2. We are actually going to use a snail mail campaign, rather than email, for this poor man's marketing program.  Why?  I want you to enclose two business cards in each envelope.  "But George, snail mail costs soooo much more than email!"  True, but we are only going to send out a small handful of letters.  This is not mass mailing.  This is very targeted marketing.

  3. What do you send them?  Answer:  Something fun or fascinating, along with a brief pitch for your services. For example, if you are a landlord trying to find a tenant, your pitch might just say something as simple as, "Please don't forget that our popular strip center at the corner of Main and 4th Street has a 1,600 sf retail space available for lease for only $30 per square foot."  Keep it short and sweet.  Training note:  The rent for commercial or industrial space is traditionally expressed by professionals as so many dollars per square foot per year.

  4. By something fun I usually mean a joke or two, a funny cartoon, a fascinating story, or a juicy bit of gossip.  An example of juicy gossip might be something like, "Donald Trump appears to be flip-flopping on a number of issues since he became the presumptive nominee.  The move may be a conscious part of a brilliant political manuever that was once used in ancient Rome 123 years BCE.  Here is how the technique might work.  Mr. Trump now says that he would have to consider raising the minimum wage.  Such an increase is hardly a pro-business, conservative position.  Nevertheless, if Hillary Clinton proposes a $15 minimum wage, the suggested move for Mr. Trump would be to propose a $16 per hour minimum wage.  If Hillary proposes two months paid maternity leave, Mr. Trump would propose two-and-a-half months of paid maternity leave.  In other words, Donald Trump would pivot even further to the left than Hillary Clinton, thereby stealing her thunder and her votes.  True story:  For centuries the Roman Senate stacked the deck in favor of the rich and powerful, making it virtually impossible for the plebes to improve their lot financially.  Most of the farmland was held by a small handful of super-rich patricians, and it was farmed by slaves.  Family farmers could not compete.  Then a reformer named Gaius Gracchus was up for re-election to the position Tribune of the Plebes, and he was promising agrarian reform (limiting the number of acres that one man could own).  The Senate therefore nominated their own candidate for Tribune of the Plebes, and the Senate's paid candidate promised even more than than Gracchus!  Gracchus was defeated, and he was soon murdered (beaten to death with legs torn off a wooden table) by a crowd hired by the Senate, just like his older reformer brother had been murdered by the Senate ten years earlier.  Of course, once the Senate's candidate was elected Tribune, he immediately recanted on all of his promises; but the point is that Donald Trump's recent policy reversals sound oddly familiar to students of history."  See, you don't have to use jokes or funny pictures.  Juicy gossip can be fun too.  (Guys, let's not trade angry emails about politics, okay?  Just because I recognize this diabolical but effective political technique does not necessarily mean that I approve or that I am a Trump supporter.)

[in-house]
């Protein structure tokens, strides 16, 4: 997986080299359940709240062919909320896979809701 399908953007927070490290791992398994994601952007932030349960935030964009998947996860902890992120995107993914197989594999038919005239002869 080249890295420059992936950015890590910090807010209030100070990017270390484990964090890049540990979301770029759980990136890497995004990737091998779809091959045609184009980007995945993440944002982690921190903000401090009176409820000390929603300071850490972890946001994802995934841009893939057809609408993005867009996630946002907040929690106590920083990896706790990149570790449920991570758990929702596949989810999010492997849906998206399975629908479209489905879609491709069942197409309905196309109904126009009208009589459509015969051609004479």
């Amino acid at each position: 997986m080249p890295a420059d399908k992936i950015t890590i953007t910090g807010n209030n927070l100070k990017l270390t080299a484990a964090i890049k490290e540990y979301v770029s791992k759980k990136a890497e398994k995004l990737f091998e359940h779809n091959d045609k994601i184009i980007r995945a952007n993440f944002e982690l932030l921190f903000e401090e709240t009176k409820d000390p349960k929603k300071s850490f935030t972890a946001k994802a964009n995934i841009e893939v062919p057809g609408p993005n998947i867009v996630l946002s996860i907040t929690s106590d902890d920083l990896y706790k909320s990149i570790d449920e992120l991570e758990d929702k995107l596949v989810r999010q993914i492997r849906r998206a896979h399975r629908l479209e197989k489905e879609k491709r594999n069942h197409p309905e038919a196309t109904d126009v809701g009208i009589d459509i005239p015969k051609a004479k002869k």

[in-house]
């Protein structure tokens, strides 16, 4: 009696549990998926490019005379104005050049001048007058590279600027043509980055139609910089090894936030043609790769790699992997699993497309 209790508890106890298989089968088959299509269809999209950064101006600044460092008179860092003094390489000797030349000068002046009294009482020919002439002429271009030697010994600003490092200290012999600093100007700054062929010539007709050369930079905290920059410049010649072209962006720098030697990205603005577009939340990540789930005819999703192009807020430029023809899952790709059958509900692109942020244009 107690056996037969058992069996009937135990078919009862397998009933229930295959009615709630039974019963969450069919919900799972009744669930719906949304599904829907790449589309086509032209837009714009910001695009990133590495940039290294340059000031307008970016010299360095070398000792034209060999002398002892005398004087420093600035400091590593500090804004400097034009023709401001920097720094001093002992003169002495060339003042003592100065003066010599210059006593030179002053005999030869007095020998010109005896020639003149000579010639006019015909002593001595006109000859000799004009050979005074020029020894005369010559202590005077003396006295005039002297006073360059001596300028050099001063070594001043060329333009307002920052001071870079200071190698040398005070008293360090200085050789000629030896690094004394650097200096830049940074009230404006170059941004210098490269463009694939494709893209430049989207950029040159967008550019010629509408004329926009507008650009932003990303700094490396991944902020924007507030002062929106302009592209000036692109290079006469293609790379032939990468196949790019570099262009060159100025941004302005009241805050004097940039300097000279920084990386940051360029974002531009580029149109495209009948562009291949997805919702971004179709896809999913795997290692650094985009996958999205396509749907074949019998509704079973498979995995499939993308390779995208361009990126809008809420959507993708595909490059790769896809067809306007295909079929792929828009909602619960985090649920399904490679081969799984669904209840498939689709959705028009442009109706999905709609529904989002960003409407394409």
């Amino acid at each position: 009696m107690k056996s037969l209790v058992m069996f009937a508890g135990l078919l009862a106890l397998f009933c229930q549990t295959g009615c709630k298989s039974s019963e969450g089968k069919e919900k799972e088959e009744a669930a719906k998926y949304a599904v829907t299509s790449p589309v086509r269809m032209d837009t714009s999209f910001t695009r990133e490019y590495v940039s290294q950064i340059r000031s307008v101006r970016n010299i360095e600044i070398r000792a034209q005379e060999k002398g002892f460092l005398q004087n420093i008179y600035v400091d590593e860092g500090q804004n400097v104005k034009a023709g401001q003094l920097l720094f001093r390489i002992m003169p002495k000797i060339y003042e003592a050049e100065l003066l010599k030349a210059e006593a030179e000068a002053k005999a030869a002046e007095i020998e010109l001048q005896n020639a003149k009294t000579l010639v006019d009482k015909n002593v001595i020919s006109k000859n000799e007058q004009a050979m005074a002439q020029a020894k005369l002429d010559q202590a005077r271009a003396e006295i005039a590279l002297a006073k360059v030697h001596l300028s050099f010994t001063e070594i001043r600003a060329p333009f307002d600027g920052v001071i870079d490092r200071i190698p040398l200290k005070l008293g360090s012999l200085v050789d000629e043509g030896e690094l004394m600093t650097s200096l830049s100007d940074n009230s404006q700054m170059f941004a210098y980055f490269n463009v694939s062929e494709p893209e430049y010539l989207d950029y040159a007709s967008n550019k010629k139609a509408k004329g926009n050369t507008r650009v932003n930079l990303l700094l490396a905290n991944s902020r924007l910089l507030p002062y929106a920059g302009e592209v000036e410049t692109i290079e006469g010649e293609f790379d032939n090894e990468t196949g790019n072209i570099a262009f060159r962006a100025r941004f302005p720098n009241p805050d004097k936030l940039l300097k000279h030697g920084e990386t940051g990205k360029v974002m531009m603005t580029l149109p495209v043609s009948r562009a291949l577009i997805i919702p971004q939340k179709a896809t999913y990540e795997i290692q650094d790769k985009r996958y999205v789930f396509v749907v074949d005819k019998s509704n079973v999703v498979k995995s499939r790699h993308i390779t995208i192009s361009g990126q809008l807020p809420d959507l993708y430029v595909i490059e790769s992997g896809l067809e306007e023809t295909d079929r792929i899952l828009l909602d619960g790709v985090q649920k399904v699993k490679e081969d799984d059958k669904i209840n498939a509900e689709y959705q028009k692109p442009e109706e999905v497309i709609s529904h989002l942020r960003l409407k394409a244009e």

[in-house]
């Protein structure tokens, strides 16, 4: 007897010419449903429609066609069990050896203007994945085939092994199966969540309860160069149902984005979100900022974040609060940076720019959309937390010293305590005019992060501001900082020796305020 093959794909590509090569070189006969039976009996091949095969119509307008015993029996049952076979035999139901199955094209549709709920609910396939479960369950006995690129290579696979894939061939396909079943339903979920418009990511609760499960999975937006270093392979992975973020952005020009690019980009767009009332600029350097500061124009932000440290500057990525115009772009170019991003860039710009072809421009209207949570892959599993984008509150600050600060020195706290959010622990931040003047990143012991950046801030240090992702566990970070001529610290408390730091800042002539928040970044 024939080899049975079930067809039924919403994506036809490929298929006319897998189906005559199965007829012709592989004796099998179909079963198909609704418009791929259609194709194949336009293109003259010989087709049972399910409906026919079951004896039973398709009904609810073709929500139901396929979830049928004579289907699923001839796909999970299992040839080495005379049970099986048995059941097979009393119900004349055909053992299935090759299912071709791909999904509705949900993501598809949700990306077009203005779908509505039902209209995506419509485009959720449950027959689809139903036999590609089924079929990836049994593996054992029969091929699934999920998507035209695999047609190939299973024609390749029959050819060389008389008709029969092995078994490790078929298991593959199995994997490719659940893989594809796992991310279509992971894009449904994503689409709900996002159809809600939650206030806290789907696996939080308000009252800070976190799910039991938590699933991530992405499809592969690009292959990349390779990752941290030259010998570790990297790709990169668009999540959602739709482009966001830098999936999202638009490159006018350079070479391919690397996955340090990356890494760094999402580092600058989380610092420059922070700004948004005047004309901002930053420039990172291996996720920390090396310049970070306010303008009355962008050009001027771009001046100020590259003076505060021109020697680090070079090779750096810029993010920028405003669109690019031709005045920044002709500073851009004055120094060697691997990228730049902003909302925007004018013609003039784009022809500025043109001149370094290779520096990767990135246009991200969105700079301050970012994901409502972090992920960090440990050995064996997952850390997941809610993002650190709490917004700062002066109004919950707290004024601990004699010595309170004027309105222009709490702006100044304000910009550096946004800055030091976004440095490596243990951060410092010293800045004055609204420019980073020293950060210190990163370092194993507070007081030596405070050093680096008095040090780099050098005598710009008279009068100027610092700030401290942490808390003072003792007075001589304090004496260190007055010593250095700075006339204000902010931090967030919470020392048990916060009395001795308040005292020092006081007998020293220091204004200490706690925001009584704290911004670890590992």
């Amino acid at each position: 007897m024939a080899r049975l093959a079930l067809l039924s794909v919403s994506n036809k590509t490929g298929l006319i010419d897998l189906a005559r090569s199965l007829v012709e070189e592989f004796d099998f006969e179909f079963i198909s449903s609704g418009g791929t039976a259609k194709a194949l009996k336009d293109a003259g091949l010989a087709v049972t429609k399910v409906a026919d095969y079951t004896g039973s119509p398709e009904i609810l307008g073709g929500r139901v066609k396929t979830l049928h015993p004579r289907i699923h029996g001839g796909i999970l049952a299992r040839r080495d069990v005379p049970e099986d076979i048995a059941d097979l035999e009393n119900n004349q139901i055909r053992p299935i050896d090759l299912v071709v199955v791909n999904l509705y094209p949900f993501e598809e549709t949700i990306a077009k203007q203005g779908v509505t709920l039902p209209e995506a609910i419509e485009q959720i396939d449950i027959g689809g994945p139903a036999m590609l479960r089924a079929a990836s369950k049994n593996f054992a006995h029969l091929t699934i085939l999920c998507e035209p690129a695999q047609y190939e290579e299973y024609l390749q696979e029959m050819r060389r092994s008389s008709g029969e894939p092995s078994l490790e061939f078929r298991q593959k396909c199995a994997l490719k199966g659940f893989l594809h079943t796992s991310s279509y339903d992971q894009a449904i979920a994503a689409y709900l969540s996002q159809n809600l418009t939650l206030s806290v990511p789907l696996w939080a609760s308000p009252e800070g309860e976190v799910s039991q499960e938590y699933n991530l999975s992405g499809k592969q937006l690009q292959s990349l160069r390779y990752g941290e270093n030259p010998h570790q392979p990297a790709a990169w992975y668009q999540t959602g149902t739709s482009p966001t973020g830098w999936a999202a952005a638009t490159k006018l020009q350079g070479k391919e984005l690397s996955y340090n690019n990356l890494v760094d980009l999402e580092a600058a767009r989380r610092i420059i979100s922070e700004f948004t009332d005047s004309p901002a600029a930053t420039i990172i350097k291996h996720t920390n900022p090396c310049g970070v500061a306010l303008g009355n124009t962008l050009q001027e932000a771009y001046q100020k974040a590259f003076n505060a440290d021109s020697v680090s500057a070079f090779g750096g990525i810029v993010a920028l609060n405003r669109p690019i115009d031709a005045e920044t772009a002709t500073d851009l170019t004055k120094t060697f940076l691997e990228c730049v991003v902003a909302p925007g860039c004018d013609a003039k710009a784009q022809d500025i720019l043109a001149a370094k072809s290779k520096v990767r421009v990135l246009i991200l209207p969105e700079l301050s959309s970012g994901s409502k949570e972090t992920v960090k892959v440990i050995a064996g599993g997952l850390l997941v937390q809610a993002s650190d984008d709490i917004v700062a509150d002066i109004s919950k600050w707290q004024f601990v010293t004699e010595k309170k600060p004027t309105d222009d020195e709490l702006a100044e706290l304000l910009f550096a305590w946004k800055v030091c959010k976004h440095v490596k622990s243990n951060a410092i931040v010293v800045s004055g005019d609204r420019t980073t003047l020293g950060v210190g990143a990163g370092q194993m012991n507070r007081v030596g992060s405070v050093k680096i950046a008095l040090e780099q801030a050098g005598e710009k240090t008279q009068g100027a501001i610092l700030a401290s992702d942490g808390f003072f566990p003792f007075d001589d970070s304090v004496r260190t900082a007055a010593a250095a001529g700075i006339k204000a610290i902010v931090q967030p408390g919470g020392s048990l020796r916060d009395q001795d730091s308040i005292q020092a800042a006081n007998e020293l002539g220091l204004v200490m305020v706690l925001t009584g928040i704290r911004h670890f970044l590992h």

5. So what should your newsletter look like?  Keep it simple!  Take a piece of copy machine paper and type your company name, address, phone number, and your cell phone number across the top.  Then, in large bold print, type:  Today's Joke.  The insert a joke or a cool story, a story that you might tell one of your buddies in a bar over a beer.  I want you to use improper English - that means contractions, sentences that end in prepositions, and sentences that start with "And" or "But".  Do not be professional.  Be fun!  Be sure to include at least two of your business cards in every newsletter.

  6. Okay, to whom should you send these newsletters?  Your snail mail list must be tiny.  To start, you might only have 50 to 70 names on your snail mail list.  If you are a commercial mortgage broker, most of these 60 contacts should be bank loan officers.  After all, the first place a potential commercial mortgage borrower calls is his banker.  If you are a leasing broker or a property owner, your list should primarily contain the owners of nearby companies who have nibbled on your space and local leasing brokers who are active in your area.  Ideally you have met each one of these contacts!  Snail mail is much too expensive to cold call new contacts.